Recent Patents and the Story of Microsoft’s Xbox One


xboxThere have been reports that the Sony Playstation outsold the Microsoft Xbox One by a 2 to 1 margin, but TIME reports that these numbers really aren’t particularly honest or informative. The reports that the Playstation is outselling the Xbox One by a 2 to 1 margin come from a study, or at least observations, of sales leading up to Christmas on eBay. But online auction sales from a single retailer are hardly appropriate to gauge what really happened in the broader marketplace.

All that is known for now is that both the Sony Playstation and the Xbox One were in extremely high demand and sold out this holiday season. Both of these game consoles will be around for a while, and both have a long  history and patent portfolio behind them. With this in mind, let’s take a look at the Xbox and some of the recent patents behind the device.

The Xbox

The story of the Xbox video gaming brand, which is owned by Microsoft, begins when the original Xbox console was first introduced on November 15, 2001 in the United States. This was Microsoft’s first foray into the video gaming world.

Microsoft’s latest endeavor, called Xbox One, brings together multiplayer experiences through Xbox Live and a variety of entertainment offerings to provide gaming experiences today but will also be scalable into the future. The new-generation Kinect, incorporated into the Xbox One, offers improved voice and motion control, seamlessly responding to your commands and gestures and making new gaming experiences possible.

Those within the patent and innovation industries may recall that the IPO Educational Foundation awarded the inventor of Kinect, Alex Kipman, with the 2012 National Inventor of the Year Award. Kinect, which is undoubtedly  most closely associated with the Xbox brand, allows users to control video games and gadgets (such as robots) through the use of controller-free motion. In other words, the movements the user makes are mimicked by a game or robot without the need to physically interact with a joystick or controller. Kinect also supports voice commands as well.  The technology could well revolutionize any number of remote activities as it matures, allowing for superior human control of machines from afar.


Microsoft already has a massive patent portfolio, but it has continued to increase in recent weeks. In a search of recently issued patents, we found a trio of patents relating to online gaming through Microsoft’s Xbox LIVE network, including methods of using gamer profiles on multiple consoles as well as validating untrusted games for inclusion on the LIVE network.

Indeed, even more gaming options will be available to users of Xbox LIVE as a result of U.S. Patent No. 8607324, entitled Untrusted Gaming System Access to Online Gaming Service. This patent protects a system of validating games offered by untrusted systems so as to allow them on the Xbox network while preventing hacked modifications or cheating within the game environment. The portability of gamer profiles is enhanced by U.S. Patent No. 8602897, titled Extended and Editable Gamer Profile. This development allows gamers to access their personal profiles through different Xbox consoles, a service that hadn’t been offered up to now. Also, U.S. Patent No. 8597125, issued under the title System and Method for Configuring Game Data About Players, offers a more complete system of synthesizing data about a gamer’s online gaming use. This system makes it easier to compile data from different games in order to get a more complete sense of a player’s skill and preferences rather than determining skill on a game-by-game basis.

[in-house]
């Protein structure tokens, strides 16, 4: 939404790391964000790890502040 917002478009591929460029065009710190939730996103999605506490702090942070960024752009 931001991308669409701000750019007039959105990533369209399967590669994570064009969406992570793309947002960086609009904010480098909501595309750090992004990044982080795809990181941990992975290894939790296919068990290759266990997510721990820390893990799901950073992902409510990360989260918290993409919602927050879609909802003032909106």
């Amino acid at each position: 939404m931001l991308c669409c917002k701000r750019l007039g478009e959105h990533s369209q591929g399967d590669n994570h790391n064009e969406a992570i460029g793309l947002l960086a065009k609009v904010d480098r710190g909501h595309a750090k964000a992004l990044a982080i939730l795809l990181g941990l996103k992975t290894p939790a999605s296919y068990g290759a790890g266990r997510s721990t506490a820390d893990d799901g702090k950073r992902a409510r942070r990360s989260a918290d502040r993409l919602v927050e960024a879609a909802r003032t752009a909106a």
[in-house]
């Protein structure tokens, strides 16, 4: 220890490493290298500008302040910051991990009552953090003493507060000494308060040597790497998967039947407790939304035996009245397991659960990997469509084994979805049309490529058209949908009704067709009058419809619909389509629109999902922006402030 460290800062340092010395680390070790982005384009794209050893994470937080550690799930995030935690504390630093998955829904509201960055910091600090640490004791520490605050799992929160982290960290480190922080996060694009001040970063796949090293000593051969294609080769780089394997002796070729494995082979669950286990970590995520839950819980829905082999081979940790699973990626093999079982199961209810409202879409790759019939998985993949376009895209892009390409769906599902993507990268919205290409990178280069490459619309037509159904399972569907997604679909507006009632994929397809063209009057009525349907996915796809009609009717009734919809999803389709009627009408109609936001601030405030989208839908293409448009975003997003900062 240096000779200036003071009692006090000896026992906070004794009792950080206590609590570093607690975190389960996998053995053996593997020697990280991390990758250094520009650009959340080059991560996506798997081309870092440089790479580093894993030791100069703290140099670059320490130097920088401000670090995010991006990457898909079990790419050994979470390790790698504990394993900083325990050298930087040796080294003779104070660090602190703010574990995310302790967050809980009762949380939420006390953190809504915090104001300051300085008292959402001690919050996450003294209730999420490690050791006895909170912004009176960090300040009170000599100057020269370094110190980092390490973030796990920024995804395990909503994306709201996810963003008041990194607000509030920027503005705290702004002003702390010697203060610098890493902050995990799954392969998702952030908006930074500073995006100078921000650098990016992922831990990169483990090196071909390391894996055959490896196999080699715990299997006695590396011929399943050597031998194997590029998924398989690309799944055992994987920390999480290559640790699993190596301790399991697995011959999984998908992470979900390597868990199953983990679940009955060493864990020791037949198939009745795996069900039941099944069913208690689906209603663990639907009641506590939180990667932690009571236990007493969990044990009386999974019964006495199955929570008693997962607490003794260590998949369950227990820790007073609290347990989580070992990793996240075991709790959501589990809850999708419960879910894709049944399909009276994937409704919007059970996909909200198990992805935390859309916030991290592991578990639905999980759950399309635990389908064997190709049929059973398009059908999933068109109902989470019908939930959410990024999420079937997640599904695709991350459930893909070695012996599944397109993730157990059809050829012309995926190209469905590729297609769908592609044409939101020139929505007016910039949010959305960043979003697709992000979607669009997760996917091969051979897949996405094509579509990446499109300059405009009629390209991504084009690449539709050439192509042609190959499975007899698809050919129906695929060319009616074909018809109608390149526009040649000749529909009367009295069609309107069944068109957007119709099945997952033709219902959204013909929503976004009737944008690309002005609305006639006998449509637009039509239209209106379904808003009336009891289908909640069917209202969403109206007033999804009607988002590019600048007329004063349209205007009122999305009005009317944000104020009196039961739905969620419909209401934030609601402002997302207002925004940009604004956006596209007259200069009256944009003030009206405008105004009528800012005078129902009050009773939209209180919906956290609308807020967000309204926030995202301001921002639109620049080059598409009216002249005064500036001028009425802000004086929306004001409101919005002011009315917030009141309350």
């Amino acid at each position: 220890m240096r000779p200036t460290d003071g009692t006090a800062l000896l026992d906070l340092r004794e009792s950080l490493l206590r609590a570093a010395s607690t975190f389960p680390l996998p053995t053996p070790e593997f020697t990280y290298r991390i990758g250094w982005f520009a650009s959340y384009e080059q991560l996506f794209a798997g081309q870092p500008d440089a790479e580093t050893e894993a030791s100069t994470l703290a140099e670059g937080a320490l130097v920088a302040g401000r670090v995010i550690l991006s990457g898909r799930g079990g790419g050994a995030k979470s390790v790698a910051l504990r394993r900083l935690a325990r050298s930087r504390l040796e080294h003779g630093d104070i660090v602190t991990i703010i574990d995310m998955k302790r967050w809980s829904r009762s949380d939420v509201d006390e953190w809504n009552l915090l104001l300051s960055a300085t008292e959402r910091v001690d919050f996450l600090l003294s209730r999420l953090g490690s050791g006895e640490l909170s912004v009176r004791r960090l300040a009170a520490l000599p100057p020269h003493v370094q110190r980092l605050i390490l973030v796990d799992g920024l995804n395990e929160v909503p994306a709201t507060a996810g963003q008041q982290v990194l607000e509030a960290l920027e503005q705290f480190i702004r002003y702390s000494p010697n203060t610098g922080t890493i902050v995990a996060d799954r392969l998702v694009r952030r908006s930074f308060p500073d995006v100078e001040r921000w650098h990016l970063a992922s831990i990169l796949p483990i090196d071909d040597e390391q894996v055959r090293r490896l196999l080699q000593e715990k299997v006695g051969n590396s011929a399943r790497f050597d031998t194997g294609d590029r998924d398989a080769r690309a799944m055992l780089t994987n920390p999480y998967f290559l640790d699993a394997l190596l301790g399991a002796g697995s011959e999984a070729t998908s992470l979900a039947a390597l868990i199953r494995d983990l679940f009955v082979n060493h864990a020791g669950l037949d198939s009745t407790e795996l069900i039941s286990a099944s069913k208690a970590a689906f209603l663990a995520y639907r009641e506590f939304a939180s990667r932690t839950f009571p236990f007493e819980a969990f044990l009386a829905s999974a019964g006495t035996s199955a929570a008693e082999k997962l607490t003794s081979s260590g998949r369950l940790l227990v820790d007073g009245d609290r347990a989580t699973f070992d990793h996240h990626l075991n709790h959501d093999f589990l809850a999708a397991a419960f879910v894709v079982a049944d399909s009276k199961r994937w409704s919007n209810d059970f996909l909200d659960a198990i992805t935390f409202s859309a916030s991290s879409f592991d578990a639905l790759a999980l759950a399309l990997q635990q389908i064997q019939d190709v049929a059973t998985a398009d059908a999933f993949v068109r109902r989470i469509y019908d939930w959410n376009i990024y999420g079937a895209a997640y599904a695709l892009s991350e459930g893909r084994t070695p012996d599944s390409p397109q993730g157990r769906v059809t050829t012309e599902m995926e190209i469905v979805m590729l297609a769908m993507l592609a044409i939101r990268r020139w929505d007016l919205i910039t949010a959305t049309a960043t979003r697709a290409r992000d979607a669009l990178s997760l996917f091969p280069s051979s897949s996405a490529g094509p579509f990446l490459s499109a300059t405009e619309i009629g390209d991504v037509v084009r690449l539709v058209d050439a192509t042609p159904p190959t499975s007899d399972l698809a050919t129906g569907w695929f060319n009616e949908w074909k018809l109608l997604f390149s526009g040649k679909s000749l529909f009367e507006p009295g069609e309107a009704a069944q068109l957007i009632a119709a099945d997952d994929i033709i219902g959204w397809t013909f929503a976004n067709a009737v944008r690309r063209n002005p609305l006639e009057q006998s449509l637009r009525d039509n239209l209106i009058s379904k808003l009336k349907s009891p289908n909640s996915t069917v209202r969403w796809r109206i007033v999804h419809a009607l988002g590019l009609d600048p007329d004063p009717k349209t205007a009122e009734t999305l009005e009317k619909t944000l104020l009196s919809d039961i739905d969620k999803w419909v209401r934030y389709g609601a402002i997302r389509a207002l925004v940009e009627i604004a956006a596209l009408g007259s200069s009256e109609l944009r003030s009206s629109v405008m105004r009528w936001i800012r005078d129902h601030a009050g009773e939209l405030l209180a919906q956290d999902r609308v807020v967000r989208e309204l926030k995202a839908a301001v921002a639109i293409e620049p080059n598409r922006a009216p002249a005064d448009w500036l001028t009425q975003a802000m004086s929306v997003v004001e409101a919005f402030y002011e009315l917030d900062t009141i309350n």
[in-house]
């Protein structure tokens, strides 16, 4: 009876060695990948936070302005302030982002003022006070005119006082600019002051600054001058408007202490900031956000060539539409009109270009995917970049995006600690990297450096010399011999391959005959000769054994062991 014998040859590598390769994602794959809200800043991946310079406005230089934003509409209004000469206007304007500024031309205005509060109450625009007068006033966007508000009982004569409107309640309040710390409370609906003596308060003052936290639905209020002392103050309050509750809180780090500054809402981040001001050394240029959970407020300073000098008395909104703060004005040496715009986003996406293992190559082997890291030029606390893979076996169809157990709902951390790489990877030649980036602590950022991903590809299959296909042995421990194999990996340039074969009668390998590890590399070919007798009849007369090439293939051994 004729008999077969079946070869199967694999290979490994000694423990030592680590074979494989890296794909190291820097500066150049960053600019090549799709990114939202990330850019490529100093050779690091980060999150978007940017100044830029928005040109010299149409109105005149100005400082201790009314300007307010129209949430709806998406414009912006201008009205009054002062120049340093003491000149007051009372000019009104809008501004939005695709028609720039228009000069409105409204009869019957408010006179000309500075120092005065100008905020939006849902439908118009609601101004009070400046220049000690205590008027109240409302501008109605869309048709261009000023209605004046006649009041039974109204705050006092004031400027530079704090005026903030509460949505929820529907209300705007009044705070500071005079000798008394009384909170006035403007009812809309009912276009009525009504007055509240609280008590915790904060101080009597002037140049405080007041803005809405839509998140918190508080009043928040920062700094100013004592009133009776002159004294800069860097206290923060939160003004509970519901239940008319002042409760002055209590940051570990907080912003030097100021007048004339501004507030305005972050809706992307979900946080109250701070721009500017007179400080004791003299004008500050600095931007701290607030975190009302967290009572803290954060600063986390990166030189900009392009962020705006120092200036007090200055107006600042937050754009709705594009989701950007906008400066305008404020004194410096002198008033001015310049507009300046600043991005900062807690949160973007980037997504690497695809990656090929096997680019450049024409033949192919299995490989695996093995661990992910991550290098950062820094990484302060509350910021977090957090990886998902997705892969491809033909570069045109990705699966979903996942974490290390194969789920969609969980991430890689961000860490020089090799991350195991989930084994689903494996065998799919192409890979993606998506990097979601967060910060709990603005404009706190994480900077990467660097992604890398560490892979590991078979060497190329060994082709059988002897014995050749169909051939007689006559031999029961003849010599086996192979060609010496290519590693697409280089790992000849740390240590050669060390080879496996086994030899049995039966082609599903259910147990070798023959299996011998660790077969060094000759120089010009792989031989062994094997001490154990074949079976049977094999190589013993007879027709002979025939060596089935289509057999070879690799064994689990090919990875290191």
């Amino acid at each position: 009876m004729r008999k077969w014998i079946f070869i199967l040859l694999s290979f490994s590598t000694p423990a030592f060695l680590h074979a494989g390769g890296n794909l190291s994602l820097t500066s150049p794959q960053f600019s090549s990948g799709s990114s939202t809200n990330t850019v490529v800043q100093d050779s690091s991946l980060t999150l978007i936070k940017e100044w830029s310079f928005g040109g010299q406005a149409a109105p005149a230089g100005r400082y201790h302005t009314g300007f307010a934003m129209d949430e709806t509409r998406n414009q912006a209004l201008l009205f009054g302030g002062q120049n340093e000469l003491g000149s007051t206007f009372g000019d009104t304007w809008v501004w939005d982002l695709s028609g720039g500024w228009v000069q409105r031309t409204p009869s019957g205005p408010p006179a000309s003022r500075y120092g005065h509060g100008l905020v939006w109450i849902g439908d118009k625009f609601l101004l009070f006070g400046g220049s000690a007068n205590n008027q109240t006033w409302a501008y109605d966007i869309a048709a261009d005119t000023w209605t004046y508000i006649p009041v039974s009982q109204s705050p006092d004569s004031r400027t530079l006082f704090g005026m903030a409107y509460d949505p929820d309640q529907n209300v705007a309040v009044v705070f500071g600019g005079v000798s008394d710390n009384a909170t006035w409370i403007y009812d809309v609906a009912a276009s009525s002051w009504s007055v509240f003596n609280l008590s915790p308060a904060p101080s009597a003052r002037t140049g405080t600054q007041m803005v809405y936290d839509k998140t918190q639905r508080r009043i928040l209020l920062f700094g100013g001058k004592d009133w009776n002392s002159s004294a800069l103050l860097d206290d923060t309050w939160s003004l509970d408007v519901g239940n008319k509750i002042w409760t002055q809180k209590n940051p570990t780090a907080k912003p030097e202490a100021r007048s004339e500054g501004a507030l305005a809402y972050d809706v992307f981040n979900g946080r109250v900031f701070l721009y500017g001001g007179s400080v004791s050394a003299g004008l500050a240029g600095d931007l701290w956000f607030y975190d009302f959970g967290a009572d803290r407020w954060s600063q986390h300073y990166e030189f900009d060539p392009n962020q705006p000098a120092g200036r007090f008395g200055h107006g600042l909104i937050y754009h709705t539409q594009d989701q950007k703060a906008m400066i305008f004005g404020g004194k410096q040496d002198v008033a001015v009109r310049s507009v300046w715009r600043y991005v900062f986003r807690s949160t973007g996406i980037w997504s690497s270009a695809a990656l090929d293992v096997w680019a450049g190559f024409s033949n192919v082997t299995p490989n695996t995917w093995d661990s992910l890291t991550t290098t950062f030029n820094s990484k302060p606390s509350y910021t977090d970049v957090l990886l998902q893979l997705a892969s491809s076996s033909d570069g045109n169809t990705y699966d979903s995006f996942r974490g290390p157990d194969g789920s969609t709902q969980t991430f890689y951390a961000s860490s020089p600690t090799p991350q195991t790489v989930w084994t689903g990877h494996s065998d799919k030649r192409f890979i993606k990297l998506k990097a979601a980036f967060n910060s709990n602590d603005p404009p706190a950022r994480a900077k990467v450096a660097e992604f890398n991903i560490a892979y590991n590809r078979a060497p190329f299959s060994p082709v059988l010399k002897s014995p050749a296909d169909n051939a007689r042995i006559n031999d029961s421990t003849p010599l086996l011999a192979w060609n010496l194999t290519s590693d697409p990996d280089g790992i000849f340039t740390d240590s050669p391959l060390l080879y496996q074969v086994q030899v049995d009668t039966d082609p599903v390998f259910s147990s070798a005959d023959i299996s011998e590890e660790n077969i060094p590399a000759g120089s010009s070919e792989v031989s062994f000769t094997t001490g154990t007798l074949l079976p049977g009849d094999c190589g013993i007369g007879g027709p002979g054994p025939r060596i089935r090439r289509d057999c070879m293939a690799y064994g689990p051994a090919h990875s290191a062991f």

But the Xbox isn’t the only gaming innovations Microsoft seems to be pursuing. Virtual reality worlds more generally continue to be a focus, and in this recent sampling, a couple of other Microsoft patents show where the company may be heading. For instance, U.S. Patent No. 8594467, titled Interactive Virtual Display System for Ubiquitous Devices, protects a system of using a mobile device to interact with a wearable thin client, such as digital glasses, to create a virtual display through the mobile computing device. Finally, we also took a look at U.S. Patent No. 8600779, issued under the title Advertising with an Influential Participant in a Virtual World. This system is designed to improve the ability to advertise within massively multiplayer online (MMO) worlds, although it should be noted that the excessive length of Claim 1 may make this patent incredibly narrow in its protections.

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